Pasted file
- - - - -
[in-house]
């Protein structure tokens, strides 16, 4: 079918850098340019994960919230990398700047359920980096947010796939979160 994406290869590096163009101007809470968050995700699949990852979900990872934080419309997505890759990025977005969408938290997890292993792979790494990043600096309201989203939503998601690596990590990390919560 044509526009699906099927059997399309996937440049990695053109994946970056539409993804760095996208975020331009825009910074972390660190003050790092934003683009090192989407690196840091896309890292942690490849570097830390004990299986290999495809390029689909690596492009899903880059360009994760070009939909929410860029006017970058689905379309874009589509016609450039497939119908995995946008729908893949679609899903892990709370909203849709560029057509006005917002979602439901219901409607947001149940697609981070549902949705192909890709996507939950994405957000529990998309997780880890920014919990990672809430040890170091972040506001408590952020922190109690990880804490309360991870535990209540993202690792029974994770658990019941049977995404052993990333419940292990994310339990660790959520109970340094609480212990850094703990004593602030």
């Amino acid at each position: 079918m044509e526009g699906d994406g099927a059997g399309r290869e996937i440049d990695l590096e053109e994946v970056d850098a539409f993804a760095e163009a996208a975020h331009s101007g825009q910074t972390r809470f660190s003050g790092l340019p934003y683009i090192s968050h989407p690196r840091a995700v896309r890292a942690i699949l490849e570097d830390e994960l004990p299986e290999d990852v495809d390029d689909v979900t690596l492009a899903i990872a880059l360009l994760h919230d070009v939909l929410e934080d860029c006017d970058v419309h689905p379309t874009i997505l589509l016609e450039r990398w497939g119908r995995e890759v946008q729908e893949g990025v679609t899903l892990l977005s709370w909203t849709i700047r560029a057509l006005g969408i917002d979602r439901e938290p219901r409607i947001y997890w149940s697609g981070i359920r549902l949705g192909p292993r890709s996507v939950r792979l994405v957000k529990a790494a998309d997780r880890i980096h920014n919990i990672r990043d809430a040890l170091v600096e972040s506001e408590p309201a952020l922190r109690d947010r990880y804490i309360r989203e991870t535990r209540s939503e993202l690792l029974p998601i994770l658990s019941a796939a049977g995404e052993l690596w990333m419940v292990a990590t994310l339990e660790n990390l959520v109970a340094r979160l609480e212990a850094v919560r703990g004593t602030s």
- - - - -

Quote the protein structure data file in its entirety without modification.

[in-house]
């Protein structure tokens, strides 16, 4: 079918850098340019994960919230990398700047359920980096947010796939979160 994406290869590096163009101007809470968050995700699949990852979900990872934080419309997505890759990025977005969408938290997890292993792979790494990043600096309201989203939503998601690596990590990390919560 044509526009699906099927059997399309996937440049990695053109994946970056539409993804760095996208975020331009825009910074972390660190003050790092934003683009090192989407690196840091896309890292942690490849570097830390004990299986290999495809390029689909690596492009899903880059360009994760070009939909929410860029006017970058689905379309874009589509016609450039497939119908995995946008729908893949679609899903892990709370909203849709560029057509006005917002979602439901219901409607947001149940697609981070549902949705192909890709996507939950994405957000529990998309997780880890920014919990990672809430040890170091972040506001408590952020922190109690990880804490309360991870535990209540993202690792029974994770658990019941049977995404052993990333419940292990994310339990660790959520109970340094609480212990850094703990004593602030």
């Amino acid at each position: 079918m044509e526009g699906d994406g099927a059997g399309r290869e996937i440049d990695l590096e053109e994946v970056d850098a539409f993804a760095e163009a996208a975020h331009s101007g825009q910074t972390r809470f660190s003050g790092l340019p934003y683009i090192s968050h989407p690196r840091a995700v896309r890292a942690i699949l490849e570097d830390e994960l004990p299986e290999d990852v495809d390029d689909v979900t690596l492009a899903i990872a880059l360009l994760h919230d070009v939909l929410e934080d860029c006017d970058v419309h689905p379309t874009i997505l589509l016609e450039r990398w497939g119908r995995e890759v946008q729908e893949g990025v679609t899903l892990l977005s709370w909203t849709i700047r560029a057509l006005g969408i917002d979602r439901e938290p219901r409607i947001y997890w149940s697609g981070i359920r549902l949705g192909p292993r890709s996507v939950r792979l994405v957000k529990a790494a998309d997780r880890i980096h920014n919990i990672r990043d809430a040890l170091v600096e972040s506001e408590p309201a952020l922190r109690d947010r990880y804490i309360r989203e991870t535990r209540s939503e993202l690792l029974p998601i994770l658990s019941a796939a049977g995404e052993l690596w990333m419940v292990a990590t994310l339990e660790n990390l959520v109970a340094r979160l609480e212990a850094v919560r703990g004593t602030s």